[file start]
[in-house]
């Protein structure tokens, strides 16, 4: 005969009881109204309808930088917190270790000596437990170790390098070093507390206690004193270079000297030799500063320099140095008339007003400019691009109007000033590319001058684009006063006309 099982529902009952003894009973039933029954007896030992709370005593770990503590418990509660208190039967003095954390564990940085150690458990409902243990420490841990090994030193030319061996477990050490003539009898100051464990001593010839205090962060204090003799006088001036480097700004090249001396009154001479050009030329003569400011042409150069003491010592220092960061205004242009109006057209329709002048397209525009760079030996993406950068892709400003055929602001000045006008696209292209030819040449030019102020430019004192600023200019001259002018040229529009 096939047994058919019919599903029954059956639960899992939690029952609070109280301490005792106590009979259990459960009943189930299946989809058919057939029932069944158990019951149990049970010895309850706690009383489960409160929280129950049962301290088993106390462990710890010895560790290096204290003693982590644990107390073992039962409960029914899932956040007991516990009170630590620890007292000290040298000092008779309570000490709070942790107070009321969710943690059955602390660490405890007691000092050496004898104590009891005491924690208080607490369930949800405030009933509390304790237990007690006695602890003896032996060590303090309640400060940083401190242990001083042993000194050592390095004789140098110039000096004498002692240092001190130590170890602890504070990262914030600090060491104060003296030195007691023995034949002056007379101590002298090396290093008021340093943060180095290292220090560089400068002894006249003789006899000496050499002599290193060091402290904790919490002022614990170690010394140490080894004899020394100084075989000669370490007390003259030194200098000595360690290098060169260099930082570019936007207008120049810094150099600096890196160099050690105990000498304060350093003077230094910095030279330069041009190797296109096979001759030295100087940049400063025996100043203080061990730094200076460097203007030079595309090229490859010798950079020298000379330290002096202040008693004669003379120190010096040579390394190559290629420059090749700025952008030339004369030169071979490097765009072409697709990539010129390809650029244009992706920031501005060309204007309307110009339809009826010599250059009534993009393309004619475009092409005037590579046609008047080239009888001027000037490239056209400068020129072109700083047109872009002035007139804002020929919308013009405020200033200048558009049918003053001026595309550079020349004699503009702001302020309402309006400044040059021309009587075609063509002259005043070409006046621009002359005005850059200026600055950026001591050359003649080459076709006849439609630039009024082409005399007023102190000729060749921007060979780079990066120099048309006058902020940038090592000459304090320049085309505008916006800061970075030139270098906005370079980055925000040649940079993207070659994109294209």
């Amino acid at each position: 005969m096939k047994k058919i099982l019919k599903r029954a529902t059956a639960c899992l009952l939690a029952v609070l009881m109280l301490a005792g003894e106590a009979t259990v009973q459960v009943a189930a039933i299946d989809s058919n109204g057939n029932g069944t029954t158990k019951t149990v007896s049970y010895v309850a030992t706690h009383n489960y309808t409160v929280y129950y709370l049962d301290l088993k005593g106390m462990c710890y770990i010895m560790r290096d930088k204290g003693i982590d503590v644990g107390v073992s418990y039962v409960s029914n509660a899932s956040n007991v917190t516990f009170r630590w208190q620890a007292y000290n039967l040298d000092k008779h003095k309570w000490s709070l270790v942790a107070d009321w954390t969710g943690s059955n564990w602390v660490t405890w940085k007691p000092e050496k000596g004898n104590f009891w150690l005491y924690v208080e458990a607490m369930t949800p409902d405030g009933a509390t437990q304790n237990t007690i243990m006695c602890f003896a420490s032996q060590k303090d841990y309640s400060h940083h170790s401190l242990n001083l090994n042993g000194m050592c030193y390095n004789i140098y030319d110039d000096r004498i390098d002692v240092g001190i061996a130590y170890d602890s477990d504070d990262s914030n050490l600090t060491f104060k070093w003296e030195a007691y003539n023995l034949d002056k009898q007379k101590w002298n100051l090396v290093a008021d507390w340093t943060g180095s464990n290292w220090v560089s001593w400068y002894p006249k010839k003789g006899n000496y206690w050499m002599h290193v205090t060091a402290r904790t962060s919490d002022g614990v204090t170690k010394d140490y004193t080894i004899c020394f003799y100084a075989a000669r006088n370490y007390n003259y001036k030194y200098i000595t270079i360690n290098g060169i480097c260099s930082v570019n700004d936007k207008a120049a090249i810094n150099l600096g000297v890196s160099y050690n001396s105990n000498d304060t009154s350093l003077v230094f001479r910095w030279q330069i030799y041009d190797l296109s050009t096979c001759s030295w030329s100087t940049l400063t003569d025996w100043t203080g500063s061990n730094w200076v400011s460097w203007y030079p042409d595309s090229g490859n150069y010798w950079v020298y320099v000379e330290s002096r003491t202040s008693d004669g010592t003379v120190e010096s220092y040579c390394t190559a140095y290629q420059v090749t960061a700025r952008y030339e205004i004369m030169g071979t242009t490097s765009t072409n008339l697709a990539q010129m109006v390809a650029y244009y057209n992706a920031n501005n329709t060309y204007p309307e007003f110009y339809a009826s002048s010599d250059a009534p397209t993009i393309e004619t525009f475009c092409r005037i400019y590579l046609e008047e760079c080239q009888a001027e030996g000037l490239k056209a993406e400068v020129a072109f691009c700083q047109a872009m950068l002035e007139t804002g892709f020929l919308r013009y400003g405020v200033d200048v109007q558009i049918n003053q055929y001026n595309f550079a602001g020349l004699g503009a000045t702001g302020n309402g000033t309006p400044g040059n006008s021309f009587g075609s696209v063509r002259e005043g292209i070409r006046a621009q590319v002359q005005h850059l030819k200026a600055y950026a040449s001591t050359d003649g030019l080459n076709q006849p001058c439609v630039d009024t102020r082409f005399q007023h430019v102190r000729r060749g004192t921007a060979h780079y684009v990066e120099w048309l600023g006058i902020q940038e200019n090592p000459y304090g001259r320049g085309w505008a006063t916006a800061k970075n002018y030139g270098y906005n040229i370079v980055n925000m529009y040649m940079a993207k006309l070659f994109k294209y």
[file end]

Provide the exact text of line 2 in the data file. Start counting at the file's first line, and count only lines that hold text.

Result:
């Protein structure tokens, strides 16, 4: 005969009881109204309808930088917190270790000596437990170790390098070093507390206690004193270079000297030799500063320099140095008339007003400019691009109007000033590319001058684009006063006309 099982529902009952003894009973039933029954007896030992709370005593770990503590418990509660208190039967003095954390564990940085150690458990409902243990420490841990090994030193030319061996477990050490003539009898100051464990001593010839205090962060204090003799006088001036480097700004090249001396009154001479050009030329003569400011042409150069003491010592220092960061205004242009109006057209329709002048397209525009760079030996993406950068892709400003055929602001000045006008696209292209030819040449030019102020430019004192600023200019001259002018040229529009 096939047994058919019919599903029954059956639960899992939690029952609070109280301490005792106590009979259990459960009943189930299946989809058919057939029932069944158990019951149990049970010895309850706690009383489960409160929280129950049962301290088993106390462990710890010895560790290096204290003693982590644990107390073992039962409960029914899932956040007991516990009170630590620890007292000290040298000092008779309570000490709070942790107070009321969710943690059955602390660490405890007691000092050496004898104590009891005491924690208080607490369930949800405030009933509390304790237990007690006695602890003896032996060590303090309640400060940083401190242990001083042993000194050592390095004789140098110039000096004498002692240092001190130590170890602890504070990262914030600090060491104060003296030195007691023995034949002056007379101590002298090396290093008021340093943060180095290292220090560089400068002894006249003789006899000496050499002599290193060091402290904790919490002022614990170690010394140490080894004899020394100084075989000669370490007390003259030194200098000595360690290098060169260099930082570019936007207008120049810094150099600096890196160099050690105990000498304060350093003077230094910095030279330069041009190797296109096979001759030295100087940049400063025996100043203080061990730094200076460097203007030079595309090229490859010798950079020298000379330290002096202040008693004669003379120190010096040579390394190559290629420059090749700025952008030339004369030169071979490097765009072409697709990539010129390809650029244009992706920031501005060309204007309307110009339809009826010599250059009534993009393309004619475009092409005037590579046609008047080239009888001027000037490239056209400068020129072109700083047109872009002035007139804002020929919308013009405020200033200048558009049918003053001026595309550079020349004699503009702001302020309402309006400044040059021309009587075609063509002259005043070409006046621009002359005005850059200026600055950026001591050359003649080459076709006849439609630039009024082409005399007023102190000729060749921007060979780079990066120099048309006058902020940038090592000459304090320049085309505008916006800061970075030139270098906005370079980055925000040649940079993207070659994109294209």